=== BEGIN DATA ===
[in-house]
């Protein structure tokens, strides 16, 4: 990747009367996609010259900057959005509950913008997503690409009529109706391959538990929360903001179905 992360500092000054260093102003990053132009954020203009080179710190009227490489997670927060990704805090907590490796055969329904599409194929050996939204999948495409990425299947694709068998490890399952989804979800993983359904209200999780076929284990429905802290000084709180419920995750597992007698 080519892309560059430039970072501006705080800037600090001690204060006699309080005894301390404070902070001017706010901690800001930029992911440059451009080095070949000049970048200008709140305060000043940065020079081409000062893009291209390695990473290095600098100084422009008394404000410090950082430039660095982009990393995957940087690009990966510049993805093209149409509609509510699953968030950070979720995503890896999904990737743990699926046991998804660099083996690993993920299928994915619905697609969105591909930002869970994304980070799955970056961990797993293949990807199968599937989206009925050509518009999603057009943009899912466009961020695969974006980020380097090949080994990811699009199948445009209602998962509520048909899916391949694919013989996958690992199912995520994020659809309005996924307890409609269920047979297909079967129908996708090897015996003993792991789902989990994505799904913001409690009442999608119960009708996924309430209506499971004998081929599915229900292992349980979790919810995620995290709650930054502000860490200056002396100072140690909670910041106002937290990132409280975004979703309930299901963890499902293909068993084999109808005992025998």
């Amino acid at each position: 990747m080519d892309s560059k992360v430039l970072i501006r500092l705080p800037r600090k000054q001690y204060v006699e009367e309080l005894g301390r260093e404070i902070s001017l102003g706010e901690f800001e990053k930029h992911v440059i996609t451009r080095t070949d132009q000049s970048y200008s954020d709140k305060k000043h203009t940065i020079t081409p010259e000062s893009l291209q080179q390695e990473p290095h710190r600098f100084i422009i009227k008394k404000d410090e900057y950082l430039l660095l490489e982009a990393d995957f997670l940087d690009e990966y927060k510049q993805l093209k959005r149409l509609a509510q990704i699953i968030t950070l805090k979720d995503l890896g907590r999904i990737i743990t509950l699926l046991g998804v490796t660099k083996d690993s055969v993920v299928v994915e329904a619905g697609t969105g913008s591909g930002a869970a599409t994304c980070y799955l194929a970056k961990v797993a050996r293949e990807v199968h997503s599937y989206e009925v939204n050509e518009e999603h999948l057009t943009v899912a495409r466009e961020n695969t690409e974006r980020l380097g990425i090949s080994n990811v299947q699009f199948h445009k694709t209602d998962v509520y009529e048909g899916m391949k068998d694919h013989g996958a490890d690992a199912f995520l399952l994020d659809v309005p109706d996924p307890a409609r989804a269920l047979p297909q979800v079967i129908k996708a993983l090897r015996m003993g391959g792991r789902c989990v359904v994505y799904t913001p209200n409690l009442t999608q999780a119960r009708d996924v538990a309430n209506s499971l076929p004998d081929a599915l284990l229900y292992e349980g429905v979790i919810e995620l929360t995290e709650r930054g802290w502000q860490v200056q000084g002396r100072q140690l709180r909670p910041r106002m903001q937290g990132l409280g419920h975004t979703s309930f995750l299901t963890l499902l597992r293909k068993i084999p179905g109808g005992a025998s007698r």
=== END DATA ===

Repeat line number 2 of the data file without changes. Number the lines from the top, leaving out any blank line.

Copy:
């Protein structure tokens, strides 16, 4: 990747009367996609010259900057959005509950913008997503690409009529109706391959538990929360903001179905 992360500092000054260093102003990053132009954020203009080179710190009227490489997670927060990704805090907590490796055969329904599409194929050996939204999948495409990425299947694709068998490890399952989804979800993983359904209200999780076929284990429905802290000084709180419920995750597992007698 080519892309560059430039970072501006705080800037600090001690204060006699309080005894301390404070902070001017706010901690800001930029992911440059451009080095070949000049970048200008709140305060000043940065020079081409000062893009291209390695990473290095600098100084422009008394404000410090950082430039660095982009990393995957940087690009990966510049993805093209149409509609509510699953968030950070979720995503890896999904990737743990699926046991998804660099083996690993993920299928994915619905697609969105591909930002869970994304980070799955970056961990797993293949990807199968599937989206009925050509518009999603057009943009899912466009961020695969974006980020380097090949080994990811699009199948445009209602998962509520048909899916391949694919013989996958690992199912995520994020659809309005996924307890409609269920047979297909079967129908996708090897015996003993792991789902989990994505799904913001409690009442999608119960009708996924309430209506499971004998081929599915229900292992349980979790919810995620995290709650930054502000860490200056002396100072140690909670910041106002937290990132409280975004979703309930299901963890499902293909068993084999109808005992025998």